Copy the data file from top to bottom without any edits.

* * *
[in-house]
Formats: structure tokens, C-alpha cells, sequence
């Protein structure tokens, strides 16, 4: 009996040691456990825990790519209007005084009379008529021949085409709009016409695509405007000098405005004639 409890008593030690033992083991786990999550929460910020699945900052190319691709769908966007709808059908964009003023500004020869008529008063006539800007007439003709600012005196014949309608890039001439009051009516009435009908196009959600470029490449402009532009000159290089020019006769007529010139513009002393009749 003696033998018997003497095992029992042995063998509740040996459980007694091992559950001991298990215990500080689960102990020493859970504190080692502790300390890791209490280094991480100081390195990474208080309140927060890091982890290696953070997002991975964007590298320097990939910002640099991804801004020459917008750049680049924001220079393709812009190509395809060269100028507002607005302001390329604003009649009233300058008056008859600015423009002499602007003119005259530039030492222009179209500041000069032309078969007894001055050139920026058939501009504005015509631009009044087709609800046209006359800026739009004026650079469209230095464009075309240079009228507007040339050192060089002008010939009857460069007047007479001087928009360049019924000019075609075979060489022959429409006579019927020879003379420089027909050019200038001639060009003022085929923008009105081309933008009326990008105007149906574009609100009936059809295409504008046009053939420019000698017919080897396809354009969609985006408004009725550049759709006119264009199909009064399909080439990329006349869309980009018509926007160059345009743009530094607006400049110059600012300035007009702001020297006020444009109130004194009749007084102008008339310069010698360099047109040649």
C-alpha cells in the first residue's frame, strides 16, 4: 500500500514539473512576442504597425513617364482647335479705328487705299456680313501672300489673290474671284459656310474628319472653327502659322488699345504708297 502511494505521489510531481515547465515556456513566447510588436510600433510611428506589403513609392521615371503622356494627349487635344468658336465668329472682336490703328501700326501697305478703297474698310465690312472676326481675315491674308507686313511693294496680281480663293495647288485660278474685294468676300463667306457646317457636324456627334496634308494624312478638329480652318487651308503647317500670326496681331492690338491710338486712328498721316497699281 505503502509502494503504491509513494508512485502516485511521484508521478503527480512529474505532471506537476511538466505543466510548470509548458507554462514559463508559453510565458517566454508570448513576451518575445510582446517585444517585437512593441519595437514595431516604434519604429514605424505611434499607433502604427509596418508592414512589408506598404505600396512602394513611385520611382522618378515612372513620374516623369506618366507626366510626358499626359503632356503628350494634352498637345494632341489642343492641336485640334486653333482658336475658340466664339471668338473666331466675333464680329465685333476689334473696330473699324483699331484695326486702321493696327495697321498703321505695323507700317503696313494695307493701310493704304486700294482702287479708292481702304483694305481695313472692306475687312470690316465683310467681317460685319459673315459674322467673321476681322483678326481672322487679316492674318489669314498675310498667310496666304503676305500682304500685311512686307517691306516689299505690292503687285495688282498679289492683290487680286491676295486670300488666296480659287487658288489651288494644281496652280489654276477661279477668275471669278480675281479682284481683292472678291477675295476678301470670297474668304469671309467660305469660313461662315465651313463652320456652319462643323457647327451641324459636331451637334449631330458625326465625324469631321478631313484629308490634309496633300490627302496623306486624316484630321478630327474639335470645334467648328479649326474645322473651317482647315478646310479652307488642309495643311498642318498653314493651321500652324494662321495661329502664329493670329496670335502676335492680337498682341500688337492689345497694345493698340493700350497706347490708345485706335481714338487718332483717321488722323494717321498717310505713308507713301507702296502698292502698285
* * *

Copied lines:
[in-house]
Formats: structure tokens, C-alpha cells, sequence
């Protein structure tokens, strides 16, 4: 009996040691456990825990790519209007005084009379008529021949085409709009016409695509405007000098405005004639 409890008593030690033992083991786990999550929460910020699945900052190319691709769908966007709808059908964009003023500004020869008529008063006539800007007439003709600012005196014949309608890039001439009051009516009435009908196009959600470029490449402009532009000159290089020019006769007529010139513009002393009749 003696033998018997003497095992029992042995063998509740040996459980007694091992559950001991298990215990500080689960102990020493859970504190080692502790300390890791209490280094991480100081390195990474208080309140927060890091982890290696953070997002991975964007590298320097990939910002640099991804801004020459917008750049680049924001220079393709812009190509395809060269100028507002607005302001390329604003009649009233300058008056008859600015423009002499602007003119005259530039030492222009179209500041000069032309078969007894001055050139920026058939501009504005015509631009009044087709609800046209006359800026739009004026650079469209230095464009075309240079009228507007040339050192060089002008010939009857460069007047007479001087928009360049019924000019075609075979060489022959429409006579019927020879003379420089027909050019200038001639060009003022085929923008009105081309933008009326990008105007149906574009609100009936059809295409504008046009053939420019000698017919080897396809354009969609985006408004009725550049759709006119264009199909009064399909080439990329006349869309980009018509926007160059345009743009530094607006400049110059600012300035007009702001020297006020444009109130004194009749007084102008008339310069010698360099047109040649």
C-alpha cells in the first residue's frame, strides 16, 4: 500500500514539473512576442504597425513617364482647335479705328487705299456680313501672300489673290474671284459656310474628319472653327502659322488699345504708297 502511494505521489510531481515547465515556456513566447510588436510600433510611428506589403513609392521615371503622356494627349487635344468658336465668329472682336490703328501700326501697305478703297474698310465690312472676326481675315491674308507686313511693294496680281480663293495647288485660278474685294468676300463667306457646317457636324456627334496634308494624312478638329480652318487651308503647317500670326496681331492690338491710338486712328498721316497699281 505503502509502494503504491509513494508512485502516485511521484508521478503527480512529474505532471506537476511538466505543466510548470509548458507554462514559463508559453510565458517566454508570448513576451518575445510582446517585444517585437512593441519595437514595431516604434519604429514605424505611434499607433502604427509596418508592414512589408506598404505600396512602394513611385520611382522618378515612372513620374516623369506618366507626366510626358499626359503632356503628350494634352498637345494632341489642343492641336485640334486653333482658336475658340466664339471668338473666331466675333464680329465685333476689334473696330473699324483699331484695326486702321493696327495697321498703321505695323507700317503696313494695307493701310493704304486700294482702287479708292481702304483694305481695313472692306475687312470690316465683310467681317460685319459673315459674322467673321476681322483678326481672322487679316492674318489669314498675310498667310496666304503676305500682304500685311512686307517691306516689299505690292503687285495688282498679289492683290487680286491676295486670300488666296480659287487658288489651288494644281496652280489654276477661279477668275471669278480675281479682284481683292472678291477675295476678301470670297474668304469671309467660305469660313461662315465651313463652320456652319462643323457647327451641324459636331451637334449631330458625326465625324469631321478631313484629308490634309496633300490627302496623306486624316484630321478630327474639335470645334467648328479649326474645322473651317482647315478646310479652307488642309495643311498642318498653314493651321500652324494662321495661329502664329493670329496670335502676335492680337498682341500688337492689345497694345493698340493700350497706347490708345485706335481714338487718332483717321488722323494717321498717310505713308507713301507702296502698292502698285